Though the Decades
Explore Delta's history and achievements and discover how the airline went from dusting crops to serving over 320 destinations on six continents.
Choose a decade:
1980s - Delta expands services and routes
1980 Delta continues to rank #1 major U.S. airline for customer service by Department of Transportation each year. Continues development of computer reservations systems (CRS). First airline to make a major move from film to video in-flight entertainment, equipping its entire transatlantic L-1011 fleet in the early 1980s.
1981 Launches Frequent Flyer program (changed to SkyMiles in 1995).
1982 After Delta suffers financial losses, employees raise $30 million in payroll deductions to purchase the company’s first Boeing 767, named The Spirit of Delta.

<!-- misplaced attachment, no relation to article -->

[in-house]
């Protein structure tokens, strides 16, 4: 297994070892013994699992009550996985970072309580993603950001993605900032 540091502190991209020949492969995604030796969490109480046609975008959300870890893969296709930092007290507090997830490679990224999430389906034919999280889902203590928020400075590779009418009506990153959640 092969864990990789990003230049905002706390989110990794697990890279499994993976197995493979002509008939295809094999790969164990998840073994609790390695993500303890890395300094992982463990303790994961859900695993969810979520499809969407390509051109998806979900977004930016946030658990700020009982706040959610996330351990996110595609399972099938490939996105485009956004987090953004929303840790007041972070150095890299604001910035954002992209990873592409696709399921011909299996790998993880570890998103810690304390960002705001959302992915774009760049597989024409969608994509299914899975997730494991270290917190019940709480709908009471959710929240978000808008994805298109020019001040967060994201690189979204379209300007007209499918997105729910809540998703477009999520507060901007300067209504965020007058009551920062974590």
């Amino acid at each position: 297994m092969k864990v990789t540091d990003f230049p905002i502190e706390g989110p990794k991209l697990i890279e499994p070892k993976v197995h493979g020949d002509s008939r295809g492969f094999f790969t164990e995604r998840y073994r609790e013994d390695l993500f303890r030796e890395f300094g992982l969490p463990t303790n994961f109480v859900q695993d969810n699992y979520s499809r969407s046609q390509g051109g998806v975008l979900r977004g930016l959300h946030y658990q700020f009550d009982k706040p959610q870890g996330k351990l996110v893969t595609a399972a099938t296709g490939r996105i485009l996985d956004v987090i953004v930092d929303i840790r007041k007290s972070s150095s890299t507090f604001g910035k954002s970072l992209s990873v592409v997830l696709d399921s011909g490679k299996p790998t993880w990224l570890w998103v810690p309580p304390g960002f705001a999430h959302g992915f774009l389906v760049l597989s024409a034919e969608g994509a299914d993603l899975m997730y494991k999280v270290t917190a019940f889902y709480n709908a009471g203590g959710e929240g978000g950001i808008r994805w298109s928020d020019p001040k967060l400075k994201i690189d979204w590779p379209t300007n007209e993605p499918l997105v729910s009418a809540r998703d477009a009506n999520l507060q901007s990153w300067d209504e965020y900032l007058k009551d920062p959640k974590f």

1983 Introduces computer-generated boarding passes and automated advance seat selection, greatly improving boarding process in gate areas. First major U.S. carrier to meet new federal standards reducing flyover noise in airport neighborhoods. Boeing 737 joins fleet.
1984 Delta named one of top 10 companies in book The 100 Best Companies to Work for in America. Delta strengthens ties to regional airline partners through its new Delta Connection program. Begins service to Hawaii. Installs air-to-ground telephones—two wall-mounted phones in cabin of domestic L-1011 jets. Boeing 757 joins fleet.
1987 Western Airlines merges with Delta. Delta is now the fourth-largest U.S. carrier and fifth-largest world carrier with new hubs in Los Angeles and Salt Lake City and service to Mexico and Alaska. Transpacific service begins: Atlanta to Portland, Oregon to Tokyo, Japan. MD-88 joins fleet; delivered in MD-82 configuration. Ronald W. Allen becomes Chairman and CEO.
1989 Delta Fantastic Flyer program for children launches with Dusty the “Delta Air Lion” mascot, kid-friendly meals and a quarterly activity magazine.